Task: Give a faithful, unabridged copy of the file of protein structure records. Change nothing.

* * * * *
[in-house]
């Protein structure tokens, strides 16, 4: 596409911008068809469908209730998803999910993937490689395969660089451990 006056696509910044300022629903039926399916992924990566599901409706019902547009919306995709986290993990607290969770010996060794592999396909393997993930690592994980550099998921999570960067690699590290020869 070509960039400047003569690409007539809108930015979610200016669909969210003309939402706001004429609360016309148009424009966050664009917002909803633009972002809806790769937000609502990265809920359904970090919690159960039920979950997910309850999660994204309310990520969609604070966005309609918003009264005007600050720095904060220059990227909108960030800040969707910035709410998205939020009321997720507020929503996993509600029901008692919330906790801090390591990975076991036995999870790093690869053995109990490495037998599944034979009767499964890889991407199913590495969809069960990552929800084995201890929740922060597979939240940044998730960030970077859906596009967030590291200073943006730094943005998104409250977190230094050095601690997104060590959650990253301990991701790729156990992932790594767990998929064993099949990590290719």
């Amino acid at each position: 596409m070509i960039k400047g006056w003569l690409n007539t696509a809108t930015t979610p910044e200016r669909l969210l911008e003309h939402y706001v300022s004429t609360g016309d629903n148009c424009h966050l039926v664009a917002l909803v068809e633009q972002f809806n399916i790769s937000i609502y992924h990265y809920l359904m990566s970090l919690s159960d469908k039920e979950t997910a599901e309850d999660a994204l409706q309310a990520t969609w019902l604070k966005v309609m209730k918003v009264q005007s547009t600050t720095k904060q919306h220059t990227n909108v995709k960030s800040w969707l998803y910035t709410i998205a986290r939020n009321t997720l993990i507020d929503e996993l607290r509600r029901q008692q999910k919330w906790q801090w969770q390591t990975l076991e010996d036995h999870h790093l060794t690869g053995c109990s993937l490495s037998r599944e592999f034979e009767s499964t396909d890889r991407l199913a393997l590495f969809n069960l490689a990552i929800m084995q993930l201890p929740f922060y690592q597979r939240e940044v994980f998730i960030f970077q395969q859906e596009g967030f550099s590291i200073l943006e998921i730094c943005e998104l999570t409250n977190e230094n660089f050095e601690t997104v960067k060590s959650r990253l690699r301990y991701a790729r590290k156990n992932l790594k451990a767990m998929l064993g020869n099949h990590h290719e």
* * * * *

[in-house]
């Protein structure tokens, strides 16, 4: 596409911008068809469908209730998803999910993937490689395969660089451990 006056696509910044300022629903039926399916992924990566599901409706019902547009919306995709986290993990607290969770010996060794592999396909393997993930690592994980550099998921999570960067690699590290020869 070509960039400047003569690409007539809108930015979610200016669909969210003309939402706001004429609360016309148009424009966050664009917002909803633009972002809806790769937000609502990265809920359904970090919690159960039920979950997910309850999660994204309310990520969609604070966005309609918003009264005007600050720095904060220059990227909108960030800040969707910035709410998205939020009321997720507020929503996993509600029901008692919330906790801090390591990975076991036995999870790093690869053995109990490495037998599944034979009767499964890889991407199913590495969809069960990552929800084995201890929740922060597979939240940044998730960030970077859906596009967030590291200073943006730094943005998104409250977190230094050095601690997104060590959650990253301990991701790729156990992932790594767990998929064993099949990590290719």
């Amino acid at each position: 596409m070509i960039k400047g006056w003569l690409n007539t696509a809108t930015t979610p910044e200016r669909l969210l911008e003309h939402y706001v300022s004429t609360g016309d629903n148009c424009h966050l039926v664009a917002l909803v068809e633009q972002f809806n399916i790769s937000i609502y992924h990265y809920l359904m990566s970090l919690s159960d469908k039920e979950t997910a599901e309850d999660a994204l409706q309310a990520t969609w019902l604070k966005v309609m209730k918003v009264q005007s547009t600050t720095k904060q919306h220059t990227n909108v995709k960030s800040w969707l998803y910035t709410i998205a986290r939020n009321t997720l993990i507020d929503e996993l607290r509600r029901q008692q999910k919330w906790q801090w969770q390591t990975l076991e010996d036995h999870h790093l060794t690869g053995c109990s993937l490495s037998r599944e592999f034979e009767s499964t396909d890889r991407l199913a393997l590495f969809n069960l490689a990552i929800m084995q993930l201890p929740f922060y690592q597979r939240e940044v994980f998730i960030f970077q395969q859906e596009g967030f550099s590291i200073l943006e998921i730094c943005e998104l999570t409250n977190e230094n660089f050095e601690t997104v960067k060590s959650r990253l690699r301990y991701a790729r590290k156990n992932l790594k451990a767990m998929l064993g020869n099949h990590h290719e």